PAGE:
This Morning we went to Rocco’s for breakfast. First she said no, but when she saw I was going she got ready. Didn’t shower because M. wants to paint a three foot section of the shower wall because her sister is coming next week. I bought the paint last week but the shower is always wet cause we shower first thing in the morning.
I wanted to treat her so we took a cab from the big church Chiesa Nuova across the street. First I asked the driver how much because I didn’t want to get ripped off for the ride. He said about seven or ten, he had a meter. The whole way there she and I talked and he kept quiet. I kept an eye on the meter. He did a good job of getting there and was a nice guy. The meter said six-seventy. I gave him ten.
At Rocco’s by the train station I had my usual full breakfast. M. just had two coffee’s. Roberto was coming in later. Claudia was out for the week with the flu. Everybody has had it there. It was her turn. Viola was there. She’s Rocco’s daughter from his first marriage. I went around and talked to everyone. They were all happy to see me. I’m always happy to see them.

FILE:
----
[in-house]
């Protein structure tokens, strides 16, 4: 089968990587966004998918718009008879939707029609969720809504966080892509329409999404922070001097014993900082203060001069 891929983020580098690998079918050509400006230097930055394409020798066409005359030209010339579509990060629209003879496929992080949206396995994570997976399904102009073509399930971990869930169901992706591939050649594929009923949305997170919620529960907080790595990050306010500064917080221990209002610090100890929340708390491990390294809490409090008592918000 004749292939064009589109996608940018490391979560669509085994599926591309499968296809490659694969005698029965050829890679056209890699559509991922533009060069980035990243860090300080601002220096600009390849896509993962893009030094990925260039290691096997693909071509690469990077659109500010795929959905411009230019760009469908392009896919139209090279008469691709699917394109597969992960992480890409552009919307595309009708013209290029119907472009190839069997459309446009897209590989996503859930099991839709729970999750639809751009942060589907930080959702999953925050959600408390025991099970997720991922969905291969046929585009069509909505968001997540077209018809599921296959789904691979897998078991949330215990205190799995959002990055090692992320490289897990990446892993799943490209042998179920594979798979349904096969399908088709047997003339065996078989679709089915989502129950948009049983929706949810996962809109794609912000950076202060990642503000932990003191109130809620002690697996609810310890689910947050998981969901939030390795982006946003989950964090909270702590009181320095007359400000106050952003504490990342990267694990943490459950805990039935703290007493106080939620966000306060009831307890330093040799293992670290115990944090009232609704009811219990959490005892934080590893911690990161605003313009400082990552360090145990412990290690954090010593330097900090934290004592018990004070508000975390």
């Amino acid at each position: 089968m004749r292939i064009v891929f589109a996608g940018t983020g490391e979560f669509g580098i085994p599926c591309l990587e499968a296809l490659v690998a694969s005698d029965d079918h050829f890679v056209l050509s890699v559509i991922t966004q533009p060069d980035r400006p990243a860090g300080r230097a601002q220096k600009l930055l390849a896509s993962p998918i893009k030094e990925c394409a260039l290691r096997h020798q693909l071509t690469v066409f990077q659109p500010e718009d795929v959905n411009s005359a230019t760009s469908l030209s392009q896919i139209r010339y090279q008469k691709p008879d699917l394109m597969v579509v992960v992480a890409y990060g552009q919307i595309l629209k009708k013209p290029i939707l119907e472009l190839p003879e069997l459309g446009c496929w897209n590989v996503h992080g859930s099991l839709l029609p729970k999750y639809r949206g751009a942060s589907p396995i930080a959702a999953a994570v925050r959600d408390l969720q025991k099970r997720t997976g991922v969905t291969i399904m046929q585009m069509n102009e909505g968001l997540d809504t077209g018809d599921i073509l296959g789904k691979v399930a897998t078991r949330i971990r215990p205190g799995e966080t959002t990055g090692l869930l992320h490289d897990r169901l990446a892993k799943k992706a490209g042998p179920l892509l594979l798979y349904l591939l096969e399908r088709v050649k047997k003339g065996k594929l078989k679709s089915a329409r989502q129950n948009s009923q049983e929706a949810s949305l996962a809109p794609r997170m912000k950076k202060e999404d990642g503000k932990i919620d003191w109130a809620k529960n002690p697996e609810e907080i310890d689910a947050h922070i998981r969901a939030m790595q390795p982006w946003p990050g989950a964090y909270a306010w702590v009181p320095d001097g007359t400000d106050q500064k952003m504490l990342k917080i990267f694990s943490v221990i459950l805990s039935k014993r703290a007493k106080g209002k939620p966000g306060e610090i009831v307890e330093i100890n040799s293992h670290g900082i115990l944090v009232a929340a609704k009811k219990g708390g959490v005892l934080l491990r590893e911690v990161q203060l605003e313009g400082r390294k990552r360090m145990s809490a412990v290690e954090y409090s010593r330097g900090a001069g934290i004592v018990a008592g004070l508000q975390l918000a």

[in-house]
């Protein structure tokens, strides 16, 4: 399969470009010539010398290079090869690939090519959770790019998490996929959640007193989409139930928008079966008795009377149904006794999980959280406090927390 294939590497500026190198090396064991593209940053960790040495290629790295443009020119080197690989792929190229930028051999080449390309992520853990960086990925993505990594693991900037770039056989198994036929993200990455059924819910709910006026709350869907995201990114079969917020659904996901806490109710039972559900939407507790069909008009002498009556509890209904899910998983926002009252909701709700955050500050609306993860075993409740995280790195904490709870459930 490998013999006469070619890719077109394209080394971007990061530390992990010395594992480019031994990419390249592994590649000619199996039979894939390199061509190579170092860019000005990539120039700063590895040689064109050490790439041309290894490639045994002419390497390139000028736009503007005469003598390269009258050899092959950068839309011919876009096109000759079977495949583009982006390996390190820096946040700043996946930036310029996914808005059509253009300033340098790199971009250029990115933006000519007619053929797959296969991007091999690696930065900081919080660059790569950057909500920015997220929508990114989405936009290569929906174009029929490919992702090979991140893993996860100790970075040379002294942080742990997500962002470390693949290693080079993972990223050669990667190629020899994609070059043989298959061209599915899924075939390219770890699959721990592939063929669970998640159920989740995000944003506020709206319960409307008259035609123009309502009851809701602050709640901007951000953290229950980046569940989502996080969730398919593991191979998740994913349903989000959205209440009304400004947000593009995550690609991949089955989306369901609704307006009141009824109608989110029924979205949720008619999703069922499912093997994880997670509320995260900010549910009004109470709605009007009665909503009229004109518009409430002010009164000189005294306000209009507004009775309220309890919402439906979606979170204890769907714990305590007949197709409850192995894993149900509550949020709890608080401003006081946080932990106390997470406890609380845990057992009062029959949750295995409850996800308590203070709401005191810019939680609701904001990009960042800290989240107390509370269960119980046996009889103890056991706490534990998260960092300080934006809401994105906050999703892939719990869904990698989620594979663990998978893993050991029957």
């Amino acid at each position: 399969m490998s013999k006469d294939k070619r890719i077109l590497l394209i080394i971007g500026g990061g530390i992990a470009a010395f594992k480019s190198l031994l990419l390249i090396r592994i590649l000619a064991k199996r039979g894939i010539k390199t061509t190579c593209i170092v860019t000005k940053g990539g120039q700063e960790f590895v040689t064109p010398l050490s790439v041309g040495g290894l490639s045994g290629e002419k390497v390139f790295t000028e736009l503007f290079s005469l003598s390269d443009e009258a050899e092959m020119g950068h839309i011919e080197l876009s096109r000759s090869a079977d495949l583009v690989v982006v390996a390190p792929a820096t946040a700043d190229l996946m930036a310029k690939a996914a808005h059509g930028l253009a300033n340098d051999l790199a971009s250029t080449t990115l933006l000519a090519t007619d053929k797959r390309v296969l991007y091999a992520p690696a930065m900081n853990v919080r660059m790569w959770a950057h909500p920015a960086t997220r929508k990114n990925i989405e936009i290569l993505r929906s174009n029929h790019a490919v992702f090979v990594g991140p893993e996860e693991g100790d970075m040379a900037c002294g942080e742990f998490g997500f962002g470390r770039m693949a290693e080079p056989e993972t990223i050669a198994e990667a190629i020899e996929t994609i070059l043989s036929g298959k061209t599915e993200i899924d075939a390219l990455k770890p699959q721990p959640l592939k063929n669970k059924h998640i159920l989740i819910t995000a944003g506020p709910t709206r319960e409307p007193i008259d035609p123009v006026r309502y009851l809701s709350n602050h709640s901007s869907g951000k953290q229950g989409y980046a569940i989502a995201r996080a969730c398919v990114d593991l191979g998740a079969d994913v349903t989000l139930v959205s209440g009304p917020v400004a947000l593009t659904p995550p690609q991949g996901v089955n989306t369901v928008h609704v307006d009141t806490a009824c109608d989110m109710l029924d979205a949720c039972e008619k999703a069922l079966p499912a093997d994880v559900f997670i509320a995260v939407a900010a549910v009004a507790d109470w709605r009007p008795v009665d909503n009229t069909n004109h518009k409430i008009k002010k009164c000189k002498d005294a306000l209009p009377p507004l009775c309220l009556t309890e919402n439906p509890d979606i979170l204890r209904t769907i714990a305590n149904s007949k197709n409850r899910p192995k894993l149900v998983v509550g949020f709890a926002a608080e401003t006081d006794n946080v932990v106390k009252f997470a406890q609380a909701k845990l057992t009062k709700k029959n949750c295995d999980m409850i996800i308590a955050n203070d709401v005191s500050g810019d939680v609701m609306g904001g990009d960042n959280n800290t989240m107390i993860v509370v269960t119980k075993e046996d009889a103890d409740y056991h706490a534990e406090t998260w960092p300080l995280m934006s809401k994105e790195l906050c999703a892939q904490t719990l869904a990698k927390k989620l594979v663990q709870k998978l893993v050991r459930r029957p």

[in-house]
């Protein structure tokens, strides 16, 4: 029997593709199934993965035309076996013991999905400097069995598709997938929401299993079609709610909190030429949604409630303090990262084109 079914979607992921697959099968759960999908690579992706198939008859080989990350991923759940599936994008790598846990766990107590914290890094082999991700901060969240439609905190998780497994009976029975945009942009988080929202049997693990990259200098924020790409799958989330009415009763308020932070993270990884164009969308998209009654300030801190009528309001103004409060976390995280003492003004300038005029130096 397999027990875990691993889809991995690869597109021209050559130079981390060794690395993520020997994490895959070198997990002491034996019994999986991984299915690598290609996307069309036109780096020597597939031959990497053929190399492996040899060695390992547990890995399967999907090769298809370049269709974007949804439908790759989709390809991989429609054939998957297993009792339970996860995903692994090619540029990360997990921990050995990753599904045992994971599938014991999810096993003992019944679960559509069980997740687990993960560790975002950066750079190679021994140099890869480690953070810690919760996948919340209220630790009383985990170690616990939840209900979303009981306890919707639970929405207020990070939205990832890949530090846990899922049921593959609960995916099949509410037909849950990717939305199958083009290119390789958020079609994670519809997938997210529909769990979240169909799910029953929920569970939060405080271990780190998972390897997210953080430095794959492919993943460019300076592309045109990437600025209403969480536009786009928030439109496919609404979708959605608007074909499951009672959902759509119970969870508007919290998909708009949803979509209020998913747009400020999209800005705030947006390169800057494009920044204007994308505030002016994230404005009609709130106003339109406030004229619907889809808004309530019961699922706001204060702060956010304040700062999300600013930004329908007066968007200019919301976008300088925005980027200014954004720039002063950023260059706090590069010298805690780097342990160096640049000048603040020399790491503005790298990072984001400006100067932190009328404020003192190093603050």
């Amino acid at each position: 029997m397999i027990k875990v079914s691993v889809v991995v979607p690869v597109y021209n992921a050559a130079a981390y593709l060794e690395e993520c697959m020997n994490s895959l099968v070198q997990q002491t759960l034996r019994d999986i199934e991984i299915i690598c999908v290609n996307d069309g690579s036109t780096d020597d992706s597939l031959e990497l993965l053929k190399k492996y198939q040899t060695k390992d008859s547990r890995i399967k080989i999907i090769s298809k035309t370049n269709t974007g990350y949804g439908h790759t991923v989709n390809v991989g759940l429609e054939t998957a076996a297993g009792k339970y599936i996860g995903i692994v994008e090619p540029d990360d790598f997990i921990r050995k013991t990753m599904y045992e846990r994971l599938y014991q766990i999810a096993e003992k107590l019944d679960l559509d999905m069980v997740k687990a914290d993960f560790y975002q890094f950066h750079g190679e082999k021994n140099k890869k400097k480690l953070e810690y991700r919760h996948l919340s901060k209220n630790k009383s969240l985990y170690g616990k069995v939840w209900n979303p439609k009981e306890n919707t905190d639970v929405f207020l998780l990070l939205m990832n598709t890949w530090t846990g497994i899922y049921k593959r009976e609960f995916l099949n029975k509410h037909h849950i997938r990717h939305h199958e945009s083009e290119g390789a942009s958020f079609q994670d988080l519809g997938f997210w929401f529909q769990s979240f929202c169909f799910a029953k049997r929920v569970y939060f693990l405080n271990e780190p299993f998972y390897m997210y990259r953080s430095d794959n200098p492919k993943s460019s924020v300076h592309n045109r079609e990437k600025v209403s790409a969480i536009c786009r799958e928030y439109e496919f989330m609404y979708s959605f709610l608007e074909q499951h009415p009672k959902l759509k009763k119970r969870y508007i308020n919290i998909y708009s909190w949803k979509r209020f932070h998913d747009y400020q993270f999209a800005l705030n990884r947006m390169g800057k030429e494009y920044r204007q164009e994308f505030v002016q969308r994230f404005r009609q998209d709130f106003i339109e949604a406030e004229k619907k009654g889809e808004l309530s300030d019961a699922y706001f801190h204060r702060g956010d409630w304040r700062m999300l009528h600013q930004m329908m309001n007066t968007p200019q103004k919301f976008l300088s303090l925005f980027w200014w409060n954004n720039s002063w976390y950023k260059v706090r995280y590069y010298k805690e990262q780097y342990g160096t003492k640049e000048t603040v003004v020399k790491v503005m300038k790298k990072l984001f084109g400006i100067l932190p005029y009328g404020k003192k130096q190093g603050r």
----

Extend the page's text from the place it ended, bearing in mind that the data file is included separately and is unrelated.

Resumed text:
Then we walked to a market in the Chinese section beyond Piazza Vittorio so M. could buy edemame beans. At Esquilino market I bought a half kilo of pistachios. For an euro she got a handful each of five different types of good looking fresh lettuce. I had her pick up some tomatoes also, cause I like them.
On the bus ride back the traffic started to slow. Something was going on. It looked like an entourage was heading for a ceremony in the center. When we got to Piazza Venezia our bus was the last vehicle before they closed traffic. M. suggested we get out and take a look. I rolled my eyes but she didn’t see it.
We walked a half minute from the bus stop and watched the King and Queen of Sweden ride in with about thirty motorcycles around their shiny black car. They got out and walked up the steps to place a wreath on the huge Vittorio Emanuele Monument. A military band play the Swedish and Italian Anthems. About five or six kinds of uniformed color guards stood at attention. Some had swords, banners and lances.
The mayor had a ceremony for the visitors at the Campodoglio, another prominent site only a few steps away, but we had enough pomp and boarded another bus for home. We talked a while and waited, watching traffic jammed tight continue to pile up. The heart of Roma had a cardiac arrest, then ten minutes later got better.
Another half day in the eternal city. Now she’ll paint a few stripes in the bath and I’ll write this story.